Betty Ford's Tabled Resolution | History | Smithsonian
On her final day as first lady, Betty Ford told Kennerly her idea for the Cabinet Room table. (David Hume Kennerly)

Betty Ford's Tabled Resolution

Betty Ford had a what-the-hell moment—and an accomplice in photographer David Hume Kennerly

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Editor's Note: Betty Ford passed away on July 8, 2011. On her passing, Smithsonian remembers one of the most iconic images of the former first lady, taken by photographer David Hume Kennerly.

On January 19, 1977, the White House was filled with cardboard boxes, moving men and staff gathering for bittersweet goodbyes. People remember the cold. The Washington Post would report that the capital was "glistening with ice" as President Gerald R. Ford went about his last full day in office. He granted a pardon to Iva D'Aquino, a Japanese-American woman convicted of being one of the radio propagandists known collectively as "Tokyo Rose." He telephoned Soviet Communist Party leader Leonid I. Brezhnev to say goodbye. He awarded the Presidential Medal of Freedom to Donald Rumsfeld, his secretary of defense, the youngest in history at age 43. In a photograph taken that day by David Hume Kennerly, you see Rumsfeld flanked by his family. His son, Nick, is wearing sneakers in the Oval Office. It was a different time. The president himself favored plaid pants.

"I walked over to the West Wing to say goodbye to members of the staff who had served President Ford so well," Betty Ford, now 90, recalled in a written remembrance she sent from her home in Rancho Mirage, California, where she and her husband moved after they left Washington. "On the way back to the family quarters I passed by the empty Cabinet Room and thought, 'You know, I've always wanted to dance on the Cabinet Room table.'"

Kennerly was 29 years old, bearded, funny, loyal, profane and talented. He had already won a Pulitzer Prize for work he'd done in Vietnam in 1971 for United Press International and was working for Time magazine when, on the night of Ford's hurried inauguration after President Richard M. Nixon resigned in August 1974, the new president asked him to be the White House photographer. Over the next 895 days of the Ford administration, Kennerly grew close to the president, who died in 2006, and he remains friendly with Betty Ford. When she voiced her idea about dancing on the Cabinet Room table to him, he recalls, "I said, 'Well, nobody's around.'" There was a Secret Service agent discreetly outside the door.

Betty Ford: "So I took off my shoes, hopped up there, and struck a pose."

Kennerly: "She said, 'I just think I'm going to do this.' Then she's on the table. She's a tiny woman, really, in very good shape. Very graceful, as a former dancer with the Martha Graham company. She got up there."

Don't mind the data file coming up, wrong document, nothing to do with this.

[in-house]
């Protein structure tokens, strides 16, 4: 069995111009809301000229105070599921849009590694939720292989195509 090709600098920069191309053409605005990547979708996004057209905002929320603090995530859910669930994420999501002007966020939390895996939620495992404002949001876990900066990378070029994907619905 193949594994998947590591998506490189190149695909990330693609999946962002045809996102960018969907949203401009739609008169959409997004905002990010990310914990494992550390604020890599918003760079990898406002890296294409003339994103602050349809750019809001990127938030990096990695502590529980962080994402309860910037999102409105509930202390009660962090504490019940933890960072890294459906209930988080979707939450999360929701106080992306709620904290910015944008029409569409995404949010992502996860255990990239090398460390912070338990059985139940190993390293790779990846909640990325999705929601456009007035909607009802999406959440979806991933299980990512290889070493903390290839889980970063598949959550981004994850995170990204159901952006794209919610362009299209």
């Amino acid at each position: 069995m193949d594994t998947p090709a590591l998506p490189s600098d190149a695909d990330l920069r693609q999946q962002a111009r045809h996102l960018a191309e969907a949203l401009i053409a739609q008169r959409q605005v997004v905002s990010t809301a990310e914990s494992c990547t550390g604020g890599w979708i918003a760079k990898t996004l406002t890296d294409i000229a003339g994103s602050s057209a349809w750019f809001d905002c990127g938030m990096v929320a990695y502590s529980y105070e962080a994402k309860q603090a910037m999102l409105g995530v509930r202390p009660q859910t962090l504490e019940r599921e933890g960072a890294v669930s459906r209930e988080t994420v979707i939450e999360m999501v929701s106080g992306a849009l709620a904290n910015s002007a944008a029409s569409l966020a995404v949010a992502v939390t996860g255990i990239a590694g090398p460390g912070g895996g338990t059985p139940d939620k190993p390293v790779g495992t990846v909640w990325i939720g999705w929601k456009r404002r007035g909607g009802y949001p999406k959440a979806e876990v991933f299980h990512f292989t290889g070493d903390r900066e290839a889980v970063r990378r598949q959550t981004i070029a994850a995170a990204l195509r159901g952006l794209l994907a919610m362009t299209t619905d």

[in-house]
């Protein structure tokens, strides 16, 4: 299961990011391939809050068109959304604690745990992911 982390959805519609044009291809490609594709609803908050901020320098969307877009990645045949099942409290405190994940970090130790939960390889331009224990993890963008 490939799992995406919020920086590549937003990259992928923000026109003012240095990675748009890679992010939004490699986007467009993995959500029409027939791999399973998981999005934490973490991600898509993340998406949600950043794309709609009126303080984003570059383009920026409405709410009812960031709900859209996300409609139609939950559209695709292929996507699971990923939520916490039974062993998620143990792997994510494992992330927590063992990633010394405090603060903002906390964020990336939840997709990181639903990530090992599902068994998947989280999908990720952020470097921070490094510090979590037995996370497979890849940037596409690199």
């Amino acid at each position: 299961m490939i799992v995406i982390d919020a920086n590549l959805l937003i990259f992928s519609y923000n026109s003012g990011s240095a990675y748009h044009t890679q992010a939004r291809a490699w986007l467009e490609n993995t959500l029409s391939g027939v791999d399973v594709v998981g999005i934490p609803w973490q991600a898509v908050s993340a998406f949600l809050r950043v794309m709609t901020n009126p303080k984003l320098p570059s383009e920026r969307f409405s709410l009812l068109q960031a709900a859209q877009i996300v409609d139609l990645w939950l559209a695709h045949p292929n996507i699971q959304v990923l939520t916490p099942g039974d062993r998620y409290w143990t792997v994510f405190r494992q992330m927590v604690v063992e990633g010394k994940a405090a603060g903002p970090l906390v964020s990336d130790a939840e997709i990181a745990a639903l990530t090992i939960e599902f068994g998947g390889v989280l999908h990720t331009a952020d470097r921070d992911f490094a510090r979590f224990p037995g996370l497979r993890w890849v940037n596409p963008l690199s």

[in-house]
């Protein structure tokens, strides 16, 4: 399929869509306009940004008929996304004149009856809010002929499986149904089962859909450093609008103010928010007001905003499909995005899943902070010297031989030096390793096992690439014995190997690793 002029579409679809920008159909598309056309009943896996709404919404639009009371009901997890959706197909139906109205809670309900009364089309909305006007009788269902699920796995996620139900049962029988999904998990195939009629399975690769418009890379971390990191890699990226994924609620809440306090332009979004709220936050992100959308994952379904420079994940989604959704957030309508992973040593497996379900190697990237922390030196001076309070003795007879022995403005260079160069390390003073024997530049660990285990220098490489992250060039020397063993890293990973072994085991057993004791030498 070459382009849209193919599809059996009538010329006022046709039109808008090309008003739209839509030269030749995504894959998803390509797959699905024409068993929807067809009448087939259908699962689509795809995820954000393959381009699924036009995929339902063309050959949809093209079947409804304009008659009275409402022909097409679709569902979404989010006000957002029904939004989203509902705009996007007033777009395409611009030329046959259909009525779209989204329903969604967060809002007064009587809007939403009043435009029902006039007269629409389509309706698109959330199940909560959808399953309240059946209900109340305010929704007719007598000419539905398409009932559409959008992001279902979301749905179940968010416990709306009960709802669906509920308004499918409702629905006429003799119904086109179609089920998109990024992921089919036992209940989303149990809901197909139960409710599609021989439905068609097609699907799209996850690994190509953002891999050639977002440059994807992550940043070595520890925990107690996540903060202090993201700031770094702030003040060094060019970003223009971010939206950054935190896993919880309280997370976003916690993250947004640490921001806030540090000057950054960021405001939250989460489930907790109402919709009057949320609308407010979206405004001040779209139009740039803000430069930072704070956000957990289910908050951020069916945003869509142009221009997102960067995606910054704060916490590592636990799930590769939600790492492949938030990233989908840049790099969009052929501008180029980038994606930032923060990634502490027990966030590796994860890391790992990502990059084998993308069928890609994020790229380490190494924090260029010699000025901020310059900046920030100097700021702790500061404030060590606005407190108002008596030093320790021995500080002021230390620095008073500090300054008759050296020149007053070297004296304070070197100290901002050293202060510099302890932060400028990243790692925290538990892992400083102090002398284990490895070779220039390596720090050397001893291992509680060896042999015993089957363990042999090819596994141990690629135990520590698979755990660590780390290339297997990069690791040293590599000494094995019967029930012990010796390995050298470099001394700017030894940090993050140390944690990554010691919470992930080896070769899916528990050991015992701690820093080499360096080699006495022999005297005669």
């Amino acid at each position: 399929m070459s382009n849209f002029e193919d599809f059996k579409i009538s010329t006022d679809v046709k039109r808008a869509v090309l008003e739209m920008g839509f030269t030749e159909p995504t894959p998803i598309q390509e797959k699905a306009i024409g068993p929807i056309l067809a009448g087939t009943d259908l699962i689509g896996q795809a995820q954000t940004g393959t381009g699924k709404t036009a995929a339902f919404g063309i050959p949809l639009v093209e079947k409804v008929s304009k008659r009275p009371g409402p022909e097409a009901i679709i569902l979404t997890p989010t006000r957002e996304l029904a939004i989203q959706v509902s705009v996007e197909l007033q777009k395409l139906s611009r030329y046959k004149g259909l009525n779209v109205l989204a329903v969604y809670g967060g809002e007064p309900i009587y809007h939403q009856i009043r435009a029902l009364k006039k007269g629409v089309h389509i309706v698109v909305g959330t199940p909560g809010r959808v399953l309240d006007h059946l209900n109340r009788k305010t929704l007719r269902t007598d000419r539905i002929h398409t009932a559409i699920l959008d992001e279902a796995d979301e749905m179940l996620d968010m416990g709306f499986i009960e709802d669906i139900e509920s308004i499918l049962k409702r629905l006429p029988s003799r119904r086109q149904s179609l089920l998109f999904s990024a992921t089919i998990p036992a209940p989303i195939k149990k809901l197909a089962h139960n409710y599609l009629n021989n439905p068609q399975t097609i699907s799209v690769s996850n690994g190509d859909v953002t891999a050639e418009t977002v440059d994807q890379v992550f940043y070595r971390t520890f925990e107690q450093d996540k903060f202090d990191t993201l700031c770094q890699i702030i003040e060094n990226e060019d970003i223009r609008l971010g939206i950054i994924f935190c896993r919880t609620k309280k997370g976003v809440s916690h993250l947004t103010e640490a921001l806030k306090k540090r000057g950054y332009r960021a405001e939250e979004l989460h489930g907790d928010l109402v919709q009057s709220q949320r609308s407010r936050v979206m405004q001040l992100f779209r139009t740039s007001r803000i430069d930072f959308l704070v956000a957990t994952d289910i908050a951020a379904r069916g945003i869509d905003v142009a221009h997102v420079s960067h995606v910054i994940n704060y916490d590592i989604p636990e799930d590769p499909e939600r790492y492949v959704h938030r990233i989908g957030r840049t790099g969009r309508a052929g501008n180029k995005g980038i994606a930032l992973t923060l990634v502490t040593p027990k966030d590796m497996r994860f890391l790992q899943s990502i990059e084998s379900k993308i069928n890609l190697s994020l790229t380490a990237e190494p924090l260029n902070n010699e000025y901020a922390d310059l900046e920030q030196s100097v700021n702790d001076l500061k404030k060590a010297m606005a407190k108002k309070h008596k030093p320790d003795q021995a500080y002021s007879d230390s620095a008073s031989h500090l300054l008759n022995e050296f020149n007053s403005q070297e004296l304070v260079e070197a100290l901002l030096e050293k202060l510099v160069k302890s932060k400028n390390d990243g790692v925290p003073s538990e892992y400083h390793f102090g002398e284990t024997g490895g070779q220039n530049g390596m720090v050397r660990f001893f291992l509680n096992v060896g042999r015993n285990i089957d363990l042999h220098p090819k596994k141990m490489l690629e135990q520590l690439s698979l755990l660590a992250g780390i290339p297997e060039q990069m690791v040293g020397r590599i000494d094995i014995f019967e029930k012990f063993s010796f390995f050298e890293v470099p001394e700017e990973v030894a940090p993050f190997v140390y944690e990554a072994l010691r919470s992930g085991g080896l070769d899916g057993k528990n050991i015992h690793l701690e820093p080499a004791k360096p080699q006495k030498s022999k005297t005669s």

Kennerly snapped a few frames in black-and-white with his small Leica Rangefinder camera. The photographs show the long oval table, the studded leather chairs and what appear to be ...candy dishes? He snorts. "Ashtrays! The president had his pipe. Tip O'Neill with his cigars. Dick Cheney [then White House chief of staff] smoked cigarettes like a chimney. I smoked. Everybody smoked."

Kennerly says he does not know why Betty Ford danced on the table, but he has a guess. "Very few women have had a seat at that table," he says. "I bet you could count them on one hand at that point, and knowing her support for the Equal Rights Amendment"—she endorsed it—"she was tap-dancing in the middle of this male bastion. She was storming the walls of the gray suits and gray-haired eminences."

Betty Ford: "It was a wonderful and whimsical ending to that magical time I spent as the first lady."

Normally, Kennerly would see contact sheets of everything he shot, but not this time. "The next day I was out of a job when Jimmy Carter was inaugurated at noon," he says. So the picture disappeared—for 16 years—into the archives at the Gerald R. Ford Presidential Library in Ann Arbor, Michigan. It was first published in Kennerly's book Photo Op (1995) and republished in his recent Extraordinary Circumstances: The Presidency of Gerald R. Ford.

Kennerly, now 61 and working as a contributing editor for NBC, was initially hesitant to publish it at all. "As we all found out later, the first lady had a drinking problem," he says. "And in the intervening years, she confronted it—very brave—and talked about her alcoholism and wrote her book and started the Betty Ford Center and all that. I did not want people to put a martini glass in her hand and say here she is drunk on the Cabinet Room table. That would just be wrong. Because that is not what happened."

So, in 1994, Kennerly showed the photograph to the former president. "And it's like one of those cartoon moments where his eyes come bulging out, and he goes, 'Oh, Betty isn't going to like this.' Remember, he knows her better than anybody. I'm sunk. But he doesn't say anything when she comes in, and she looks at the picture and she starts laughing. She says, 'Oh, I forgot all about this. That is so great.' And I ask her, you won't mind? And Mrs. Ford says, 'No! It's a terrific picture.'

"Then President Ford says, 'Well, Betty, you never told me you did that.' And she smiles at him and says, 'There's a lot of things I haven't told you, Jerry.' "

William Booth, a reporter for the Washington Post, covers arts and culture from Los Angeles.

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